Major man Shane Lowry targeting Ryder Cup 2020

The biggest win of his career has moved him to 17th, which equals his best-ever ranking

Shane Lowry has put qualifying for next year's Ryder Cup at Whistling Straits down as his primary target going forward for the next year; Pádraig Harrington, the European captain, has ear-marked the new holder of the Claret Jug as a man he wants on his team. It seems like a match made in heaven, doesn't it?

That qualifying campaign doesn’t kick off until the BMW PGA Championship at Wentworth in September and, in a somewhat neat synergy, the process will conclude 12 months later at the same tournament: four players will make it by right through points earned in Race to Dubai-counting events, while five players will qualify off the world points list over the same period.

For Lowry, that goal of making Harrington’s team for the match in Whistling Straits, Wisconsin, would seem even more attainable given his new stature as a Major champion. And although Harrington has three captain’s picks, Lowry’s determination to make it off his own steam is a quality that appeals: “It is likely to be windy, tough conditions (in Wisconsin). Shane is a strong player, obviously he can handle the pressure,” said Harrington of the qualities he would bring to the team.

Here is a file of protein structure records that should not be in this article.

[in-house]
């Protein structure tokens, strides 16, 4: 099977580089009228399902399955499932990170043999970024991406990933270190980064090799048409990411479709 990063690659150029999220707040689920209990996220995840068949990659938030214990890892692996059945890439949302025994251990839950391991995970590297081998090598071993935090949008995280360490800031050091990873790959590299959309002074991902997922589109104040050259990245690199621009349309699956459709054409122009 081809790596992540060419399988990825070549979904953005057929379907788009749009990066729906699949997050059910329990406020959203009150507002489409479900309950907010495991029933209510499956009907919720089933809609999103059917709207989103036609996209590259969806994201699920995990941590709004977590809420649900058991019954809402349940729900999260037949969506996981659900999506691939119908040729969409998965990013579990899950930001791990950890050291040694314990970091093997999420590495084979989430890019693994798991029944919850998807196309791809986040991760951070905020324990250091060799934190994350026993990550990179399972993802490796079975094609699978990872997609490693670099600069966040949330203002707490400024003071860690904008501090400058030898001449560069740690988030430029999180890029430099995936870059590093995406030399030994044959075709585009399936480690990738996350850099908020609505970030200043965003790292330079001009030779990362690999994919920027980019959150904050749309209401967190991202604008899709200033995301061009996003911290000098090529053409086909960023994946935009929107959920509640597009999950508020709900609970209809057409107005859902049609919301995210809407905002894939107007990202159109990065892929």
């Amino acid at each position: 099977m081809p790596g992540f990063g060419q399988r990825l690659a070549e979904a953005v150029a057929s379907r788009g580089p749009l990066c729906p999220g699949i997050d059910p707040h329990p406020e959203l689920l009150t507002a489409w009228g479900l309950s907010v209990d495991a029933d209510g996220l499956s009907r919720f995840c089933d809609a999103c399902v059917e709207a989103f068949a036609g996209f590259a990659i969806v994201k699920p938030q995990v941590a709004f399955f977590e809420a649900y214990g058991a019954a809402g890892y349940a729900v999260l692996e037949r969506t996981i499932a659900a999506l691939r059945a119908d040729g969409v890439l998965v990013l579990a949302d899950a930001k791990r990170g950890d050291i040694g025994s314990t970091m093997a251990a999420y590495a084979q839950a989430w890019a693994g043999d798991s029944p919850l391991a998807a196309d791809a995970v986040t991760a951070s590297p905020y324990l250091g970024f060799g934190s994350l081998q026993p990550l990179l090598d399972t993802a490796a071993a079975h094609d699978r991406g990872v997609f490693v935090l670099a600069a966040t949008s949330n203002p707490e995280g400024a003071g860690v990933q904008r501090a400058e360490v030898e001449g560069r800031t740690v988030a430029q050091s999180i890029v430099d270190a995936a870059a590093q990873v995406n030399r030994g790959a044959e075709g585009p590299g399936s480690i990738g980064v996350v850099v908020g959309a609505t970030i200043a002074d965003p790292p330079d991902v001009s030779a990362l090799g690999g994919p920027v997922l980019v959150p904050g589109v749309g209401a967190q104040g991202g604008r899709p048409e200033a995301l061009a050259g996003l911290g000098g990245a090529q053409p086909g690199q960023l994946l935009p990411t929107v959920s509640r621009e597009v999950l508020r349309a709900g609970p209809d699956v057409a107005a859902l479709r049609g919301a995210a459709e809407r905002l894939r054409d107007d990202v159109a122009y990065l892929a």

The Dubliner added: “He’s a big-time player, when he gets up there, he has the belief and confidence . . . he has proved he can win on big, big occasions. He proves he can handle the pressure. This isn’t a catalyst, this is it. You shouldn’t think of this as a stepping stone , you should think of this as where he is. I don’t think too many players in the game of golf would relish playing against him in the final rounds.


Graeme McDowell – a vice-captain in Paris last year – observed how Lowry had turned matters on their head in a year, transforming the despair of Carnoustie a year ago into the joy of Portrush: “This is a game of confidence. When you are not playing well, you can get the confidence knocked out of you very quickly in this sport, especially on the PGA Tour (where Lowry lost his card last season). I think he came back from the States and he remembered who he was again. He won in Abu Dhabi and he has been Shane Lowry again.

“When I look back, losing his card in the States last year was the best thing that could have ever happened to him because it gave him that little kick you need to refocus and remotivate and get himself where he wanted to be.”

Lowry’s upward trajectory in the world rankings this year are revealing. He was ranked 75th at the end of 2018, and his win in Abu Dhabi jumped him to 41st and this biggest win of his career has moved him to 17th, which equals his best-ever ranking.

Word of mouth

I didn’t sleep very well. I slept for about four or five hours, and I normally throw a good eight, 10 hours at it”

– Shane Lowry on his trouble sleeping on the four-stroke lead on Saturday night ahead of his final round.

By the numbers - 79%